This year I’ve decided to challenge myself in ways that I have never imagined or put off at one time or another and that includes signing up for a continuing education classes in fashion design. It’s not on the level on a full-fledged undergraduate degree, but the class so far has challenged me, it’s been interesting and fun!
Some of our class assignments involve discussions of current fashion articles which has led me to browse TONS of fashion news sites and blogs in the past month. Between the informative fashion business news sites and the 80 zillion “what I wore today” blogs there are many places with tons of advice on what you should and should not wear for your particular body type. I mostly think this is a load of bull! I am of a mind that if you find something that’s fits well regardless of your shape you should wear it with pride. Why hide assets that you do like? Not all women want to minimize a large bust or full hips, some short women happen to like long dresses (and look good in them!), and I’ve seen some full-figured women rocking a wild all over print. If you have the confidence to pull off the look and are comfortable in the clothes and skin, why not go for it?! What do you think about dressing for a body type?
On another note, speaking of both “fit” and “classes”, I completed a Craftsy class on Fitting your Knits. The class project sweater (Mesilla) in the photo isn’t my favorite knit pattern that I’ve seen around, but I wanted to go through the steps for the class sake. The fit of this sweater, while not perfect, is better than others I’ve made in the past. Most times I’m so excited I just want to jump in and start knitting I would barely remember to check the gauge (amateur mistake!). The body fits well, but there are too many stitches in the front raglan area.
The math for fitting knits isn’t difficult at all! You just have to know your measurements, gauge, and the pattern’s measurements and gauge. I’m not sure I really needed the class for all that, but it did get me to think more about fitting my knits properly for all future projects.
So I recieved the Spring 2012 issue of Interweave Knits in the mail yesterday and was blown away with the large amount of knitting inspiration contained within. Especially in the advertiments! Can you say “Enabler Alert”?
I am drawn to the above because I think that is one of the most complicated things shown in the mag. It looks like it would take a million and three years to finish. And well, I like a challenge.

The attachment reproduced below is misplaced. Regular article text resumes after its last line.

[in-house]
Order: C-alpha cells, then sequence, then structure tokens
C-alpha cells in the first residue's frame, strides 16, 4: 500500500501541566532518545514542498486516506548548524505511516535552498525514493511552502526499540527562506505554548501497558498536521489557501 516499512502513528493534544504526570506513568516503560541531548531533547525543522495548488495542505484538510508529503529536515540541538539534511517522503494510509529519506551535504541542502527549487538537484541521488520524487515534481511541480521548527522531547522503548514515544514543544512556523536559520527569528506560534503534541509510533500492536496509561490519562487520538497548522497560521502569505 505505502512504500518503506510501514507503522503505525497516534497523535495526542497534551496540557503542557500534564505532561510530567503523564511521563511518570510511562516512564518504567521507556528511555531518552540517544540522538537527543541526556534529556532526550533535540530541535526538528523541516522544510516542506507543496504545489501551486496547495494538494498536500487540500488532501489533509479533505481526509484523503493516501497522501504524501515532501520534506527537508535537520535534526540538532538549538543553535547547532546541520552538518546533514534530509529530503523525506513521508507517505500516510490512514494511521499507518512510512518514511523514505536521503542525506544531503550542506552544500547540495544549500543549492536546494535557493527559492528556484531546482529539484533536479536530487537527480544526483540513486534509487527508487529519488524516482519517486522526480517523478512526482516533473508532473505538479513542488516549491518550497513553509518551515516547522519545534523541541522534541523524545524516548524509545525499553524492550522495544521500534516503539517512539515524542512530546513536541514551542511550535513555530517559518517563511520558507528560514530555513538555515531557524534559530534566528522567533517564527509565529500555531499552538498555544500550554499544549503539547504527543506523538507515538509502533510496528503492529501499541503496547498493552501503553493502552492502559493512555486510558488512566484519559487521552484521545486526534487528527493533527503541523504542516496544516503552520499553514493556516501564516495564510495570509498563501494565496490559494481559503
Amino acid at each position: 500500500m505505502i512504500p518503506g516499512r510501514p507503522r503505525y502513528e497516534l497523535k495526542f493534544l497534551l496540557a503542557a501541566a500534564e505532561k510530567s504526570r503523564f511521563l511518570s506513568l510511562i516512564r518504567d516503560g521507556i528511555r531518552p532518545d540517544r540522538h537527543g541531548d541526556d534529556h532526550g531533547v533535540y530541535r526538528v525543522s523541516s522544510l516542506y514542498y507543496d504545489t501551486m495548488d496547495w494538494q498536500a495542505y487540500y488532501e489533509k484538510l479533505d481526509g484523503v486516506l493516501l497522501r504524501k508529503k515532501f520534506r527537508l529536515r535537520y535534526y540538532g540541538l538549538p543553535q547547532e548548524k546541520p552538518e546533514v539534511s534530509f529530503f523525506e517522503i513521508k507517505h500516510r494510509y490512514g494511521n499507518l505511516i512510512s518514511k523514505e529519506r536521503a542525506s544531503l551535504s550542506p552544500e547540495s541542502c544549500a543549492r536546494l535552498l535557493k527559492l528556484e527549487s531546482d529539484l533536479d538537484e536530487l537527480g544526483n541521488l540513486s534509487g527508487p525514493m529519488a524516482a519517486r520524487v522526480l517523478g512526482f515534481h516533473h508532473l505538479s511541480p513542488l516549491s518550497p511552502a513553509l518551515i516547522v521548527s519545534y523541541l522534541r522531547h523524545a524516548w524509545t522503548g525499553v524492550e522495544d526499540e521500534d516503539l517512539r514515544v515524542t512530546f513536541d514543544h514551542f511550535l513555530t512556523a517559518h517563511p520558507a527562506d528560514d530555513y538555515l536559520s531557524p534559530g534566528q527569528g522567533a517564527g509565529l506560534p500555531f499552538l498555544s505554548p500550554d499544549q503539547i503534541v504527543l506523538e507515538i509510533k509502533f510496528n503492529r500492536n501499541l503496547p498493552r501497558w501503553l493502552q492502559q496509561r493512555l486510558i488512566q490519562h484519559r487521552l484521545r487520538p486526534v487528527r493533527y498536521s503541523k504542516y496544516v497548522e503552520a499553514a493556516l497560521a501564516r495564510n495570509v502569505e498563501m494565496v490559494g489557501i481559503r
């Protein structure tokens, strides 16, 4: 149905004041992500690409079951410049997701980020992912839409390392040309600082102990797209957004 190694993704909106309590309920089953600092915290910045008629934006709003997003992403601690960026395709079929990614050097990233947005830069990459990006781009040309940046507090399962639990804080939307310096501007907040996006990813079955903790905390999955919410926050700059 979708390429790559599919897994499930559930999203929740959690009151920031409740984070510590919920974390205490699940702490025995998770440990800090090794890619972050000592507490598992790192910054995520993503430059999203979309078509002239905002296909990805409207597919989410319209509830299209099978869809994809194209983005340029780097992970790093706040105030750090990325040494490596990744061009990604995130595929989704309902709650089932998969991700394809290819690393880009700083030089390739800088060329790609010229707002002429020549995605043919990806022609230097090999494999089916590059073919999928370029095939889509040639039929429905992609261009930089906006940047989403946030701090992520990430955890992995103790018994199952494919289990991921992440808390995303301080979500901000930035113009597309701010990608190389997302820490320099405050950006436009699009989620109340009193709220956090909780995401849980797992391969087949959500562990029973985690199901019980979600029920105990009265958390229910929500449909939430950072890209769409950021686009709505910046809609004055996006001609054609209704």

I also love the Cobble Hill Pullover as seen here. No one wants to look like they’ve gotten dressed in the dark, but with this pullover you can be assured you’ll still look good if you do. Wear it upside down, inside out, doesn’t matter!
*sigh* So much knitting inspiration and not enough time to knit them all.
I started a new cold weather project which I am positive it will take me quite a while to finish. I’ve had my eye on Faeroe for a while, but I wasn’t ready to pay the $14 dollar per skein price for 13 skeins of Rowan’s Big Wool. Since I’ve used Lion Brand’s Wool Ease Thick and Quick before with no issues, I decided to pick some of this up on sale at Joann’s. The biggest problem was deciding on a color so I defaulted to my usual blue.
Hopefully this year will bring much more craftiness my way with a bit of finishing up of some old projects that are still hanging around. This week I worked on Dragonwillow’s Pebble Hoodie that I have ignored.
All of the pieces have been finished except for the Pocket which gave me a bit of trouble, so you know I’ve ripped out over and over and over to see if I could perfect it. No such luck!
The problem is that anytime I switch from knit to purl, I get loose stitches. This happens with the areas before cables, with rib stitch, basketweave stitch, basically anything that involves an alternation between knit and purl. I did do a bit of searching and found a couple of solutions that didn’t work for me.
1. On the first purl wrap the yarn counter-clockwise around the needle. On the reverse side, knit the stitch through the back loop.
Well, you see the results above: It’s still wonky!
2. Knit to the column where the problem occurs, (in this case its the first purl column) undo stitches to bottom of work and latch up.
That result was even worse than the first! I am hoping for some knitters to pass by this space and offer another solution. Help, please!
I so don’t mind knitting for friends because it feels good to share some knitterly love!
This is another Work in Progress (yes, I have many) that I started on 28 April 2010. I work with this project off and on and so far I have the front and the hood pieces completed. Here is a close up of the stitch pattern: